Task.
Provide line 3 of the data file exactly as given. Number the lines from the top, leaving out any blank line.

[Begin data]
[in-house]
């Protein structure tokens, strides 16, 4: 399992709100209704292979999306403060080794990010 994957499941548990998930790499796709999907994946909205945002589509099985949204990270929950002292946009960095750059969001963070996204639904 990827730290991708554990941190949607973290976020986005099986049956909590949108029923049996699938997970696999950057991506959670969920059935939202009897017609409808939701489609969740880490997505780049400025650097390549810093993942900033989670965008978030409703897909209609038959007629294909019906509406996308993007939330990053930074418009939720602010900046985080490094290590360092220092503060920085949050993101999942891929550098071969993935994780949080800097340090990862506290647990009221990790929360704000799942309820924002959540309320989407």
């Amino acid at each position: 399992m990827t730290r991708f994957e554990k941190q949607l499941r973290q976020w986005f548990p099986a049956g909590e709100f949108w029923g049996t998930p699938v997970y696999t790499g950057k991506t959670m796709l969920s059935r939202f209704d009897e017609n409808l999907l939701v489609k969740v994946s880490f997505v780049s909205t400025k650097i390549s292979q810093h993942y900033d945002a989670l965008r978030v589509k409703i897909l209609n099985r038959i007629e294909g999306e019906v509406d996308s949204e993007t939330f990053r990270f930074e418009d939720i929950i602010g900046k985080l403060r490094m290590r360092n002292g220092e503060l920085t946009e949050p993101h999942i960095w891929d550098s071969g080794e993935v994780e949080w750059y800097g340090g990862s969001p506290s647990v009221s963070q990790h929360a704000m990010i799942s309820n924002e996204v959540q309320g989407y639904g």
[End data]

């Amino acid at each position: 399992m990827t730290r991708f994957e554990k941190q949607l499941r973290q976020w986005f548990p099986a049956g909590e709100f949108w029923g049996t998930p699938v997970y696999t790499g950057k991506t959670m796709l969920s059935r939202f209704d009897e017609n409808l999907l939701v489609k969740v994946s880490f997505v780049s909205t400025k650097i390549s292979q810093h993942y900033d945002a989670l965008r978030v589509k409703i897909l209609n099985r038959i007629e294909g999306e019906v509406d996308s949204e993007t939330f990053r990270f930074e418009d939720i929950i602010g900046k985080l403060r490094m290590r360092n002292g220092e503060l920085t946009e949050p993101h999942i960095w891929d550098s071969g080794e993935v994780e949080w750059y800097g340090g990862s969001p506290s647990v009221s963070q990790h929360a704000m990010i799942s309820n924002e996204v959540q309320g989407y639904g």